Are land, forest, birds, plants, sky and water valuable only if they generate taxes for its community?
Should any part of these be demolished or lessened because they’re not on the tax roles or spending money? Are taxes and the economy everything in the greater scheme of things?
In the early days of North America’s European settlement, trees and forests and animals were endless and uncountable.
They were in the way; they were the enemy, and so they were hacked at, pushed back, and slaughtered to make way for humans. For hundreds of years, few people ever thought about the forests or the animals coming to an end.
It’s true it’s hard to see the forests for the trees when you’re standing on the ground. With the age of air travel, the continent’s growing bald spots became visible. Gradually, some realized forests and their inhabitants were finite. Some of them even began to understand that without our natural heritage we’d be without a lot of other things.
But haughty humans that we are, we too often turn a blind eye to the disappearance of “natural” things in our sphere. Our faith in the human technology that allows us to lead easy, comfortable and sheltered lives tricks us into believing that the loss of a chunk of bush here, some old growth there, a few bugs and weeds, a view of sky or mountains, or the mirror surface of the sea at our doorstep cannot possibly affect our well-being. What hubris!
Do you truly “see” the trees in those woods as you walk or drive by; do you thrill to the mountains etched against the blue vault of sky, feel the mystery, the secrets, the solace they encompass?
What about the homes, food and shelter they provide? (No, not for you, for the creatures who call them home.) Do you think of the life that surges there through all the seasons? Do you give any thought to the wonders that can be found there? Wonders that had evolved, been tested, and found satisfactory ages before we came up with our own “modern miracles”
But would a subdivision or higher buildings not be an improvement? After the land was cleared, the houses built, the owners moved in, how much and for how long would the predicted benefits be felt in our community? In the long run, would all the storefronts be full, would more people be spending more money (locally), would taxes go down, would Qualicum Beach be a better place to live?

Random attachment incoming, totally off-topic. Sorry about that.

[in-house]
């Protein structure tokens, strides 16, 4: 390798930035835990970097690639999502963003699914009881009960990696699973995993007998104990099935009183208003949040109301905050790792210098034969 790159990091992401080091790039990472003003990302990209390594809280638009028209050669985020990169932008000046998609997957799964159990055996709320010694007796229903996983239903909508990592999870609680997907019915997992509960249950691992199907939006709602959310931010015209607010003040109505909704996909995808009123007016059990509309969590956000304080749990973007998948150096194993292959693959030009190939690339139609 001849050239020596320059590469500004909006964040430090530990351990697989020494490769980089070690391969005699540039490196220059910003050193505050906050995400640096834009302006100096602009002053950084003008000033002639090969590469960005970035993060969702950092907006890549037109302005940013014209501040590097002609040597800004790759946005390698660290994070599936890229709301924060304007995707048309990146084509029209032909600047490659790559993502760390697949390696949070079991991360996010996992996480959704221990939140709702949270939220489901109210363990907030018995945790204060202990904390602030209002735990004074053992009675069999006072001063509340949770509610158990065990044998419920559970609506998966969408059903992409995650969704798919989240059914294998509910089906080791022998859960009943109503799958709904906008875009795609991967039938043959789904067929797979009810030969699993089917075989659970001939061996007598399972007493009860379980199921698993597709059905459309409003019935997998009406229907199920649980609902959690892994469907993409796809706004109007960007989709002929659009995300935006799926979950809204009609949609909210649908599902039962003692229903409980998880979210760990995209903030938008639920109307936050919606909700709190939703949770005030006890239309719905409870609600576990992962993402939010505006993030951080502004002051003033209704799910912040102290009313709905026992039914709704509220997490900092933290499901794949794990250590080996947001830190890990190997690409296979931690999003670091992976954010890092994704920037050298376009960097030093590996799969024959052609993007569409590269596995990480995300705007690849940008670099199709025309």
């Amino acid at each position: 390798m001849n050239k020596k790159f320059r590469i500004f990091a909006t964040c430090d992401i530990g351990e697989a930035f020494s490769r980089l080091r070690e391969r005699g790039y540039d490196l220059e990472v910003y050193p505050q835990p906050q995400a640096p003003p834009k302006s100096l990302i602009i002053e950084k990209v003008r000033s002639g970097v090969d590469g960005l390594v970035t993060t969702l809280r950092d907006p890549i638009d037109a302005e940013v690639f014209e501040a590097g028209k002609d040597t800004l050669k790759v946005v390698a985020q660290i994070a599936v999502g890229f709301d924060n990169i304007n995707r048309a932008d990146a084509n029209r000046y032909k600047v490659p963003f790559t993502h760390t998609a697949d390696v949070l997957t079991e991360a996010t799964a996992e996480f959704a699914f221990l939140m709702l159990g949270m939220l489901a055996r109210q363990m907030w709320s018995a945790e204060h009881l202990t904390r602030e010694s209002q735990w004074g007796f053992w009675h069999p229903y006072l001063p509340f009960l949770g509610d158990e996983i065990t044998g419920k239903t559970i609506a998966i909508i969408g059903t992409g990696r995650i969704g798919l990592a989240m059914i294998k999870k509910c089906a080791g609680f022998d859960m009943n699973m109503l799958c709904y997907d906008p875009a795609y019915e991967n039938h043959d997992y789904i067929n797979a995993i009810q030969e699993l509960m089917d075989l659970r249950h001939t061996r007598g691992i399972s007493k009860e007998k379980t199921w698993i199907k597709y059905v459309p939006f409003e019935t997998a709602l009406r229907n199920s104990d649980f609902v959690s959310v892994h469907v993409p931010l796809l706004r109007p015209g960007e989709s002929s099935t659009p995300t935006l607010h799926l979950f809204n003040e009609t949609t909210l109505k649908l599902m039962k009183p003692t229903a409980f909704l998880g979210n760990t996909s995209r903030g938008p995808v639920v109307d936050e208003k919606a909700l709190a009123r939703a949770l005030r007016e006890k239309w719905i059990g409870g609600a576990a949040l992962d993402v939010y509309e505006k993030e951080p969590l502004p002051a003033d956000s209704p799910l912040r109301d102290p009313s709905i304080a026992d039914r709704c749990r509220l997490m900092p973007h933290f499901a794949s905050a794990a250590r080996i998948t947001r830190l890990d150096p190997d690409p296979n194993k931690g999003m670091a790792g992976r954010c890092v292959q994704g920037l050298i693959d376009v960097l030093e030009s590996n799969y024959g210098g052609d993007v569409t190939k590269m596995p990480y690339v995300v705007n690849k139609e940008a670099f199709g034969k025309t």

What makes Qualicum Beach a “desirable address” right now? So far, it’s a community with some heart left in it. All, so far, has not been sacrificed to pavement, stores, condos and the dollar grab. We still have patches of true forest, relatively clean beaches, clear air, sensibly low-rise buildings and views of the mountains. These are what make Q.B. special — but they’re being chipped away at. That’s how the natural world which we enjoy is being endangered beyond repair.
And why should we work to save these attributes? They should be saved to save our souls. Deep in every human is a need to touch the earth and the earth’s wild things. It’s a need too often denied, to our own detriment. Not everyone living or visiting in Qualicum Beach uses or even appreciates the nature surrounding us, but not everyone comes here for the stores and the buying ethic, either.
There are many who cherish these wonders and benefit just by knowing that they are there. Some cherish them with their eyes, their ears, their touch and their breath. Others pay homage by learning from the life burgeoning around us.
The thing here, is that it’s rather imperative to make the right choice. If we decide that our natural surroundings are not that important, that they come too dear, and we go ahead and cut and build, there’s no changing our minds down the road. Neither we, nor our children nor our grandchildren, ad infinitum, will see that particular slice of nature again – ever.
A certain Gerard Manley Hopkins once entered his plea thus:
“What would the world be, once bereft
Of wet and wildness? Let them be left,
O let them be left, wildness and wet;
Long live the weeds and wilderness yet.”